Rejecting the advice of its scientific advisers, the federal government has released new dietary recommendations that sound a familiar nutritional refrain, advising Americans to “make every bite count” but dismissing experts’ specific recommendations to set new low targets for consumption of sugar and alcoholic beverages.
The “Dietary Guidelines for Americans” are updated every five years, and the latest iteration arrived on Tuesday, 10 months into a pandemic that has posed a historic health threat to Americans. Confined to their homes, even many of those who have dodged the coronavirus itself are drinking more and gaining weight, a phenomenon often called “quarantine 15.”
The dietary guidelines have an impact on Americans’ eating habits, influencing food stamp policies and school lunch menus and indirectly affecting how food manufacturers formulate their products.
But the latest guidelines do not address the current pandemic nor, critics said, new scientific consensus about the need to adopt dietary patterns that reduce food insecurity and chronic diseases. Climate change does not figure in the advice, which does not address sustainability or greenhouse gas emissions, both intimately tied to modern food production.
A report issued by a scientific advisory committee last summer had recommended that the guidelines encourage Americans to make drastic cuts in their consumption of sugars added to drinks and foods to 6 percent of daily calories, from the currently recommended 10 percent.
Evidence suggests that added sugars, particularly those in sweetened beverages, may contribute to obesity and weight gain, which are linked to higher rates of chronic health conditions like heart disease and Type 2 diabetes, the scientific panel noted.
More than two-thirds of American adults are overweight or obese; obesity, diabetes and other related conditions also increase the risk of developing severe Covid-19 illness.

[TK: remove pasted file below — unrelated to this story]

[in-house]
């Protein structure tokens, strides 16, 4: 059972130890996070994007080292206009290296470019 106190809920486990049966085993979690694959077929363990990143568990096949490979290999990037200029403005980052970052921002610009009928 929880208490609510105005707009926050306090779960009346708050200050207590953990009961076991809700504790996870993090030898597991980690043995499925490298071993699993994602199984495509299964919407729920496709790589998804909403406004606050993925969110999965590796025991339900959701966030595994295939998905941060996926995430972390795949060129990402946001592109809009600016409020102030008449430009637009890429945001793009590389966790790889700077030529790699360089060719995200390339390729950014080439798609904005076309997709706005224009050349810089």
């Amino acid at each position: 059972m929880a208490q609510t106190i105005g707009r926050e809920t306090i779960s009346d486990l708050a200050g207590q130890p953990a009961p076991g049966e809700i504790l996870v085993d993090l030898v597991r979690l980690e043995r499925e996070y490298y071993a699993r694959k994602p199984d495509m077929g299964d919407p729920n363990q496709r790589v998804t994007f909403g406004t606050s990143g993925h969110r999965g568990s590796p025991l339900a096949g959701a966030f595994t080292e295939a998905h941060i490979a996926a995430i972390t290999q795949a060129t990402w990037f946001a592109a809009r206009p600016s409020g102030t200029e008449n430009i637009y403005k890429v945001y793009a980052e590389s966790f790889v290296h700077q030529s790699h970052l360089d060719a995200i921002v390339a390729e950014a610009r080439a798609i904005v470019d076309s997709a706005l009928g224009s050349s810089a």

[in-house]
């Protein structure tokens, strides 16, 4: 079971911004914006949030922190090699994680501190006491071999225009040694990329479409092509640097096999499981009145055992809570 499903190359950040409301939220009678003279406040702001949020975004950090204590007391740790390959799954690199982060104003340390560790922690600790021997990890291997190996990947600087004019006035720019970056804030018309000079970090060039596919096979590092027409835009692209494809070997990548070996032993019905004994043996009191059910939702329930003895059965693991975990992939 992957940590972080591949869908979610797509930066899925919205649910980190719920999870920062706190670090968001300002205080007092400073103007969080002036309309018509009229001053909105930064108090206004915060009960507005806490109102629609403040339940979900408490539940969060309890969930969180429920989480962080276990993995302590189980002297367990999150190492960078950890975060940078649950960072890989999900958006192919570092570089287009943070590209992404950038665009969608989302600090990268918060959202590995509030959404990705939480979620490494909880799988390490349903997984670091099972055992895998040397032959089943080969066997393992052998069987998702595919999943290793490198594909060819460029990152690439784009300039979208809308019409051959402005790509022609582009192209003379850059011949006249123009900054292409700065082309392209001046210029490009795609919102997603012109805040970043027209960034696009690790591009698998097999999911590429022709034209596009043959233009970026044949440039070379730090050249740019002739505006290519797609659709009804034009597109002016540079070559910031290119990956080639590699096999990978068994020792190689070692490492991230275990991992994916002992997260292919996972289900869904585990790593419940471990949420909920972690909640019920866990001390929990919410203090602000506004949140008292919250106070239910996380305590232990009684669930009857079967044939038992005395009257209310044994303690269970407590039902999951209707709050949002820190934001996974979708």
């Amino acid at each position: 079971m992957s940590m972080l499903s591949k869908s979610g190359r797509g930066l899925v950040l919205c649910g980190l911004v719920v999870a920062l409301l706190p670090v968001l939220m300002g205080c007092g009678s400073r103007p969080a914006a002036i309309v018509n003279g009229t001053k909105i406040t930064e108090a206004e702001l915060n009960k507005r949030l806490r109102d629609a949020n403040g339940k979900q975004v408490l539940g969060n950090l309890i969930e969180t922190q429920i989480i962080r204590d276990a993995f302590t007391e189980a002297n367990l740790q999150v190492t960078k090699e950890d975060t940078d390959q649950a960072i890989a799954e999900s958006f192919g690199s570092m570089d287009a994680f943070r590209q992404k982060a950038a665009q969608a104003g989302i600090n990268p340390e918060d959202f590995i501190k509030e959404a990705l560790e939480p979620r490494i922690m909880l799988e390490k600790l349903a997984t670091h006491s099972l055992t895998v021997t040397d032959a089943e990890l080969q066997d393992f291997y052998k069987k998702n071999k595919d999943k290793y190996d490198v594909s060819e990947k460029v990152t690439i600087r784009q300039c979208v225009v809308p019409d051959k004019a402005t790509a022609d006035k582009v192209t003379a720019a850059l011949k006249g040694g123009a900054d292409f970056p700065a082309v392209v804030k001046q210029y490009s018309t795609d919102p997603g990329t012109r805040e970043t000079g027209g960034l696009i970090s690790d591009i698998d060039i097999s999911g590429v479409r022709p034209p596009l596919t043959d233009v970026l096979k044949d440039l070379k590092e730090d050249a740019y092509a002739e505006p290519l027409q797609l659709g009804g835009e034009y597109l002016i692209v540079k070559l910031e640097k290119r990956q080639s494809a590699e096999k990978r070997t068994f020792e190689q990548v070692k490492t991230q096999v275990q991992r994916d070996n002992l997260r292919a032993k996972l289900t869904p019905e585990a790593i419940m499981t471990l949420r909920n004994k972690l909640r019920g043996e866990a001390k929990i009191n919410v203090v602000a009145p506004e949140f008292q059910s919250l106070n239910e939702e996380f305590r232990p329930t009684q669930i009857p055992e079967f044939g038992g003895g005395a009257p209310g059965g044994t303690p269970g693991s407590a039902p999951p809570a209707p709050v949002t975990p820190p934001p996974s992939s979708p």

The scientific advisory group also called for limiting daily alcohol consumption to one drink a day for both men and women, citing a growing body of evidence that consuming higher amounts of alcohol is associated with an increased risk of death, compared with drinking lower amounts.
The new guidelines acknowledge that added sugars are nutritionally empty calories that can add extra pounds, and concede that emerging evidence links alcohol to certain cancers and some forms of cardiovascular disease — a retreat from the once popular notion that moderate drinking is beneficial to health.
But officials at the Department of Agriculture and the Department of Health and Human Services rejected explicit caps on sugar and alcohol consumption.
Although “the preponderance of evidence supports limiting intakes of added sugars and alcoholic beverages to promote health and prevent disease,” the report said, “the evidence reviewed since the 2015-2020 edition does not substantiate quantitative changes at this time.”
The new guidelines concede that scientific research “suggests that even drinking within the recommended limits may increase the overall risk of death,” and that alcohol has been found to increase the risk for some cancers even at low levels of consumption.
But the recommendation from five years ago — one drink per day for women and two for men — remains in place.
The new guidelines do clarify, for the first time, that the limits apply to those days when alcohol is consumed. The vagueness of the previous recommendations left suggested to many American men that they could binge-drink a couple of days a week, so long as they did not exceed 14 drinks over the course of a week.
Dr. Timothy Naimi, a member of the dietary guidelines advisory committee, said the guidelines “reaffirm two important but overlooked health messages”: that alcohol is “a dangerous substance” and that drinking less is better than drinking more at all levels of consumption.